The report lists the cost as nearly $48 billion for the airframe in 2012 dollars, compared with the $32.5 billion estimated when system design and development began in October 2001. The cost of engine development has increased from $6.5 billion to $11.7 billion, again in constant 2012 dollars. The system design and development phase (which the report labels RDT&E) is apparently not now due to end until 2019, with the completion of initial test and operation in February of that year. The Block 3F software that is required for meaningful combat capability is now predicted to be available in August 2017.
The three U.S. services have again delayed the initial operating capability dates of their respective F-35s, and revised dates won’t be set until next year. They were previously December this year for the U.S. Marine Corps F-35B and April 2016 for the U.S. Air Force and U.S. Navy. Full-rate production, meaning an annual rate of 60 F-35As for the U.S. Air Force and 50 F-35B/Cs for the Marine Corps and Navy, is now due to begin in 2018.
The average unit recurring flyaway cost (URFC) is given as $78.7 million for the F-35A, $106.5 million for the F-35B, and $87 million for the F-35C, in 2012 dollars. But this assumes an unchanged ultimate U.S. Air Force procurement of 1,763 F-35As and 680 F-35B/Cs, plus an international partner buy of 697 aircraft plus 19 for Israel. The URFC does not include the cost of initial training, spares and support. However, AIN believes that it is a more useful measure than the average procurement unit cost (APUC), which is also quoted in the report, since this amortizes development and a number of other costs. Also, the average URFC figures mask the substantially higher URFCs of the low-rate initial production (LRIP) aircraft. For example, the LRIP F-35As are costing between $100 and $125 million, and the 19 for Israel are quoted at $144.7 million in this report.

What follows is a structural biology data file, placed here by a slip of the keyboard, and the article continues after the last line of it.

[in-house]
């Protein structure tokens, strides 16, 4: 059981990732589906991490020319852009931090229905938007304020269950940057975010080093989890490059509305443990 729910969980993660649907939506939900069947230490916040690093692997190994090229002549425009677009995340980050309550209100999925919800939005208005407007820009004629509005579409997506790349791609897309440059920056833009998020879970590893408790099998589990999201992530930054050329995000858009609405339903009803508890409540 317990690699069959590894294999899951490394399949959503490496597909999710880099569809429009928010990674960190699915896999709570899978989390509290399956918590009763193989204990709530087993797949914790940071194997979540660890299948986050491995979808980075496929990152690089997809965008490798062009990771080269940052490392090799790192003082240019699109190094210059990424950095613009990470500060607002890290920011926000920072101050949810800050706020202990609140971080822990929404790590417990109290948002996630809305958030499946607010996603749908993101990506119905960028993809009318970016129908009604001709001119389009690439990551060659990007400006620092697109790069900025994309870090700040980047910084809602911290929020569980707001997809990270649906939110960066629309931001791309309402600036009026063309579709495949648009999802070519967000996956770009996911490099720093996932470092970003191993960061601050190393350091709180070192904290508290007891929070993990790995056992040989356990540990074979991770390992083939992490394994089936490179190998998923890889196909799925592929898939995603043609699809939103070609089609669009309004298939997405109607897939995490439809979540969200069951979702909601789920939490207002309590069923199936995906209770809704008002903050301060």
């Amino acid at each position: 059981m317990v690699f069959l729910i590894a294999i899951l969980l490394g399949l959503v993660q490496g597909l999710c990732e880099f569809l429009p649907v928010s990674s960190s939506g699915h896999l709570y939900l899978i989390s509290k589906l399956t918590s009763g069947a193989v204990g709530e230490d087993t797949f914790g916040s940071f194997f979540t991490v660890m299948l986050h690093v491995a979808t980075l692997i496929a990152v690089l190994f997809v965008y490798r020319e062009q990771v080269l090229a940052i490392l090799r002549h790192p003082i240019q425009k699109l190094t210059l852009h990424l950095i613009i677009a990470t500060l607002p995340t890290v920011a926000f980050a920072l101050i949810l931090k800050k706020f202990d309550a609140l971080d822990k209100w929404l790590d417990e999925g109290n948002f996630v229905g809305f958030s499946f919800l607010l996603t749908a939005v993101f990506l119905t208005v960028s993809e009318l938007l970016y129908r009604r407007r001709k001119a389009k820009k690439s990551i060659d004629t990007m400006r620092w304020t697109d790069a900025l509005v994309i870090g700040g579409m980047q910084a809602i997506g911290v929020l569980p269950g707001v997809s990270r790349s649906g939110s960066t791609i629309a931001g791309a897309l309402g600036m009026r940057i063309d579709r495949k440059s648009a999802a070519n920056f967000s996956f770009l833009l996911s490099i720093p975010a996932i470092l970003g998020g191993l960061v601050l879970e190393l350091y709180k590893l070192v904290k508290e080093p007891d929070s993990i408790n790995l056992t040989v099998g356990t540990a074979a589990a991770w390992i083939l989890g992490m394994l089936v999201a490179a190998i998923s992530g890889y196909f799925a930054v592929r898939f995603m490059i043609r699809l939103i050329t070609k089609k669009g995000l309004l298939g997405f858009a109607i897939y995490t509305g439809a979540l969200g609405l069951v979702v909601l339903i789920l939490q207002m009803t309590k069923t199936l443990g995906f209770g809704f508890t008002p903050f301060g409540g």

There has been much discussion of the grand total of $1.5 trillion the report gives for development, acquisition and operation of the F-35. This estimate is predicated on a support structure that is not yet defined, plus fuel costs and inflation over 55 years. Lockheed Martin commented that such an exercise had never previously been attempted, and that “a number of variables are subject to considerable fluctuation...making the estimate inherently imprecise.” The company expressed continued confidence that F-35 operations and support costs will be comparable or lower than those of the seven aircraft types it replaces.